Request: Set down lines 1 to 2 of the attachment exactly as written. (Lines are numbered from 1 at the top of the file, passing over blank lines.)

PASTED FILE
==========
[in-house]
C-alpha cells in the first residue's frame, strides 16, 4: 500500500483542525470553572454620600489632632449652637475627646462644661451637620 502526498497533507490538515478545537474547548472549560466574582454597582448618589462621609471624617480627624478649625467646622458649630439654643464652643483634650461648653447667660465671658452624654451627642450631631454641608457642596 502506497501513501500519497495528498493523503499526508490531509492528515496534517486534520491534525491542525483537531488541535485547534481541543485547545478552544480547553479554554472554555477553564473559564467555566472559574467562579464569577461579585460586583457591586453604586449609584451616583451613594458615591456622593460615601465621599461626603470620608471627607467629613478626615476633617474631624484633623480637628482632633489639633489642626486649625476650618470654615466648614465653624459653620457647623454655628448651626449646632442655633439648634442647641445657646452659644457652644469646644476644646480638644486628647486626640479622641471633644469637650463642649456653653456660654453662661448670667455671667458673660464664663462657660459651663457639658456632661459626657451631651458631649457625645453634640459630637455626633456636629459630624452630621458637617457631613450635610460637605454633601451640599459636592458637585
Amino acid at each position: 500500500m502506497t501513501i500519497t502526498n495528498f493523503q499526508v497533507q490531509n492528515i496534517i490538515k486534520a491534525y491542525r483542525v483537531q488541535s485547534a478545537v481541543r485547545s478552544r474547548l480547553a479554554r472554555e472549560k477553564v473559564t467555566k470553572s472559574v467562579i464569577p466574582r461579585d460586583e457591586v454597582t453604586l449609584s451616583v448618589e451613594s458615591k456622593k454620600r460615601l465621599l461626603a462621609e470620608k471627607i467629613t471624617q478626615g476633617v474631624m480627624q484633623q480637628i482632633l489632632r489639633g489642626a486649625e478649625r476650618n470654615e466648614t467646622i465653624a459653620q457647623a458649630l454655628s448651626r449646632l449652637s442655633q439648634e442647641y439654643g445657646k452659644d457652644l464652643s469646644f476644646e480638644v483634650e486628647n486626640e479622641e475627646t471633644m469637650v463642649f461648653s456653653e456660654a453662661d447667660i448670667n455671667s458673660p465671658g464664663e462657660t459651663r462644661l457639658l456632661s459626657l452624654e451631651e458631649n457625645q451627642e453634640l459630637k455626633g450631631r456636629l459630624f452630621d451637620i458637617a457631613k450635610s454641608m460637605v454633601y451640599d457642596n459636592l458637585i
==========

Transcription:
[in-house]
C-alpha cells in the first residue's frame, strides 16, 4: 500500500483542525470553572454620600489632632449652637475627646462644661451637620 502526498497533507490538515478545537474547548472549560466574582454597582448618589462621609471624617480627624478649625467646622458649630439654643464652643483634650461648653447667660465671658452624654451627642450631631454641608457642596 502506497501513501500519497495528498493523503499526508490531509492528515496534517486534520491534525491542525483537531488541535485547534481541543485547545478552544480547553479554554472554555477553564473559564467555566472559574467562579464569577461579585460586583457591586453604586449609584451616583451613594458615591456622593460615601465621599461626603470620608471627607467629613478626615476633617474631624484633623480637628482632633489639633489642626486649625476650618470654615466648614465653624459653620457647623454655628448651626449646632442655633439648634442647641445657646452659644457652644469646644476644646480638644486628647486626640479622641471633644469637650463642649456653653456660654453662661448670667455671667458673660464664663462657660459651663457639658456632661459626657451631651458631649457625645453634640459630637455626633456636629459630624452630621458637617457631613450635610460637605454633601451640599459636592458637585